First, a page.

That speech, it seems, is to be delivered at eight this morning – hit and run, one assumes, so that Mr Cameron can get back to preparing for PMQs. It should be an interesting session if there is a "Europe" question on the list.
Meanwhile, the euro-luvvies in the Conservative party are breaking ranks. Led by a modern-day Edwina Currie, by the name of Laura Sandys, 30 or so MPs are to push for an in-out referendum in the belief that they can win it.
Interestingly, to make her case, Sandys calls in aid UKIP, telling us that the party "misleadingly" provides "simple, but false choices". To leave Europe is presented as a zero-sum game, she claims, then having UKIP say:
In the EU we are dominated by the iron grip of an authoritarian construct run by foreign-tongued bureaucrats. But, if we break free, we will be a liberated nation whose GDP will gallop ahead of those stagnant Europeans, as our former empire embraces our products and services ...
Thus presented, it is branded as unrealistic, but it would be hard to argue that UKIP is being seriously misrepresented.
Witterings tries to get to grips with the issue, but we're talking to a brick wall – a phenomenon about which we have commented before. But whether you agree with his recent poll or believe it could be fixed the trouble is that Kellner articulates a basic truth when he says:
… if a referendum is held at some point in the next few years, then Europe will become a headline issue once again; and our latest results confirm the pattern of the past four decades – that when Europe lurks at the backs of peoples' minds, we would rather keep our distance; but when the talk turns to a decision to withdraw, we start to contemplate the prospects of life outside the EU and fear that this might not be so attractive after all.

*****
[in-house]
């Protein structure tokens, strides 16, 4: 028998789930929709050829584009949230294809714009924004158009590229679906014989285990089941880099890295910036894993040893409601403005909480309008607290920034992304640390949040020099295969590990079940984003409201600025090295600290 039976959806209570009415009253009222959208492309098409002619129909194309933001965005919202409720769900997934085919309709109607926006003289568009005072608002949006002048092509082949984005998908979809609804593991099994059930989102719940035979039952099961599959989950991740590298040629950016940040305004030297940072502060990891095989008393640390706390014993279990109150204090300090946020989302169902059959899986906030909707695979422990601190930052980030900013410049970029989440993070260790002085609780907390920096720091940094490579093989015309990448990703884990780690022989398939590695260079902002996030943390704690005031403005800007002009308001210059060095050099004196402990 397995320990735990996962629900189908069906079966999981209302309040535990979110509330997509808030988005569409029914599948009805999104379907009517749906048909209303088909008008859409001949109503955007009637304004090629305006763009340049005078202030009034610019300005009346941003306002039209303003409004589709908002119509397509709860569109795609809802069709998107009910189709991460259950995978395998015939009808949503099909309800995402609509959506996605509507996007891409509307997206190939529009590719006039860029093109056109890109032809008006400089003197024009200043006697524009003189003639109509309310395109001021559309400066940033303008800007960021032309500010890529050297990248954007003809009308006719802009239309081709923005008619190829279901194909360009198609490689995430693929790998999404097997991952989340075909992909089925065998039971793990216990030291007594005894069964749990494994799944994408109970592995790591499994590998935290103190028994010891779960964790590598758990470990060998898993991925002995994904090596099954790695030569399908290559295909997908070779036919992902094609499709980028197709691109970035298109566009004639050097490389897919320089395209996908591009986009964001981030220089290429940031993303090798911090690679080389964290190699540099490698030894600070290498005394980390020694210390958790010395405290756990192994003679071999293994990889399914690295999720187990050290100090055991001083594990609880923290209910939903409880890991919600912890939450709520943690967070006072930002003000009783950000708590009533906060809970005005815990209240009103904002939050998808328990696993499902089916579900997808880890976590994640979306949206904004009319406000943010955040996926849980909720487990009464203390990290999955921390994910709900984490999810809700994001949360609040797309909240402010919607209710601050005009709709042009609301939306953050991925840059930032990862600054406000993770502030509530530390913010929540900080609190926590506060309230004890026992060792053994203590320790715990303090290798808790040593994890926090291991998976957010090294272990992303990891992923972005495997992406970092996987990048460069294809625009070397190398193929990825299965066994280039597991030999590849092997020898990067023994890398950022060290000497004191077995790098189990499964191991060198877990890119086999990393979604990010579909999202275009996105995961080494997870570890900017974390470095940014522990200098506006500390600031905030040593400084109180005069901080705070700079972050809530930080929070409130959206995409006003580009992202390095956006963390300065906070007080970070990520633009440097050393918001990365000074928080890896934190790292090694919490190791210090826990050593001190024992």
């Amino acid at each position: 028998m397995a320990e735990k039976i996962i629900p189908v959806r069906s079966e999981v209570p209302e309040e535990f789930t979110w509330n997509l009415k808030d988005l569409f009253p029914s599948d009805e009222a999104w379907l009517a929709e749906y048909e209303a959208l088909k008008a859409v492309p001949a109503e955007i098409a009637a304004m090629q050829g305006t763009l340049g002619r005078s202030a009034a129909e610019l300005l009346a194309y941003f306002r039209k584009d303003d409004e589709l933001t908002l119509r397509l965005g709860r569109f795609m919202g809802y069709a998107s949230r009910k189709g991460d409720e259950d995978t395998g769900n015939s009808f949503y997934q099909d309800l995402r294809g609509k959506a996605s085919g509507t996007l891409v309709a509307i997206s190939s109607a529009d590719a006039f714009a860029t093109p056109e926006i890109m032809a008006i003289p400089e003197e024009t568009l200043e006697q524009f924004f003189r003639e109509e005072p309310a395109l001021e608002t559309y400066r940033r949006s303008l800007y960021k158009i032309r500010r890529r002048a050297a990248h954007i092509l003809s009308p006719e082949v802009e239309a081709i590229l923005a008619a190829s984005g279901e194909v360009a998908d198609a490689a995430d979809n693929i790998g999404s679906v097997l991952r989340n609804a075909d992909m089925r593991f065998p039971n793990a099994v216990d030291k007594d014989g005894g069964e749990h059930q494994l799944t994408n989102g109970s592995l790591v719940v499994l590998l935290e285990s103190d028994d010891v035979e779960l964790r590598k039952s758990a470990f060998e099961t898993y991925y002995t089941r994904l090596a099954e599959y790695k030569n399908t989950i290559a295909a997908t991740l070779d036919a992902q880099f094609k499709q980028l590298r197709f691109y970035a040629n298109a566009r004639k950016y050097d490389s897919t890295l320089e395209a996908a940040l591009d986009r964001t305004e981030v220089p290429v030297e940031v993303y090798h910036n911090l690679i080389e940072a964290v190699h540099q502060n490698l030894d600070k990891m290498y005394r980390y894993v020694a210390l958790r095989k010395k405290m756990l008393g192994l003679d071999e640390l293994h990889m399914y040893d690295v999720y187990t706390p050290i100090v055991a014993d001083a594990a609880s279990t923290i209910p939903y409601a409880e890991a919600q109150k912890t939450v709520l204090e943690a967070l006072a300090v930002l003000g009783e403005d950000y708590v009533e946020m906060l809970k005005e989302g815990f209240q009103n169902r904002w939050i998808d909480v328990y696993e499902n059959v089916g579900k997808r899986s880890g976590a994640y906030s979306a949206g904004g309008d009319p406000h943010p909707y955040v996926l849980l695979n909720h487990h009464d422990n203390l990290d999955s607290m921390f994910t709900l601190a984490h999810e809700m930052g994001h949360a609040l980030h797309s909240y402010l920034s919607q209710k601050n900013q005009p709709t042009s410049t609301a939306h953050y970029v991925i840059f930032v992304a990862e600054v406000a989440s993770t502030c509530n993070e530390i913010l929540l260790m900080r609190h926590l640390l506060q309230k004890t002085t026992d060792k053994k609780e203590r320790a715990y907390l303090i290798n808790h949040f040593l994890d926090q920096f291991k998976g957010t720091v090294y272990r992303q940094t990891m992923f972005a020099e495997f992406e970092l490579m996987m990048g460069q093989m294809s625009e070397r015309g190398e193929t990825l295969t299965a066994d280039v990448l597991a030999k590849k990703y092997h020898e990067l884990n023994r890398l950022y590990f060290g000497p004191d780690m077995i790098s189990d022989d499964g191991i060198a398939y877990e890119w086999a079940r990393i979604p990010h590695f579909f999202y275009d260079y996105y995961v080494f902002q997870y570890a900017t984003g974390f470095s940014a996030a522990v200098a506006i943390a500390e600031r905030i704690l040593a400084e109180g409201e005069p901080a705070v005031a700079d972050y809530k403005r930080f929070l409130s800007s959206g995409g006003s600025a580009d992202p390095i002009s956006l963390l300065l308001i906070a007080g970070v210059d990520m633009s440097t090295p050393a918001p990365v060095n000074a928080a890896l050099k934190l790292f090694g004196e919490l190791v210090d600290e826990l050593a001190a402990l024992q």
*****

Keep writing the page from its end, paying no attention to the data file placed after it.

Hence we are seeing a torrent of euro-FUD - the latest in a letter in the low-circulation Guardian from Charles Kennedy and 58 others. "Casting doubt on the UK's future membership while reforms continue will weaken our hand in influencing those reforms before anyone knows what the benefits and responsibilities of future membership might be", they argue.
At least, we're getting some sense from one UKIP MEP who tells us to use Article 50 in order to extract from the EU. "As far as I can see, trade would be unaffected", he says.
And just maybe, we will be getting a chance to use Article 50, if UKIP doesn't blow the campaign. According to the Financial Times, David Cameron is to promise a straight in-out referendum by 2017, in what has been described as a "high-risk strategy" which "will test the willingness of Paris and Berlin to cut the UK a better membership deal".
Cameron's strategy, says the FT is based on a belief that the EU will negotiate a new treaty some time after the 2015 British election to reinforce political and fiscal union in the eurozone – throwing open a wider debate about Europe's future.
Well, it's only a few hours before the suspense is over and we know exactly what he has in mind. But, to judge from the gathering of the euro-clans, we're in for a fight.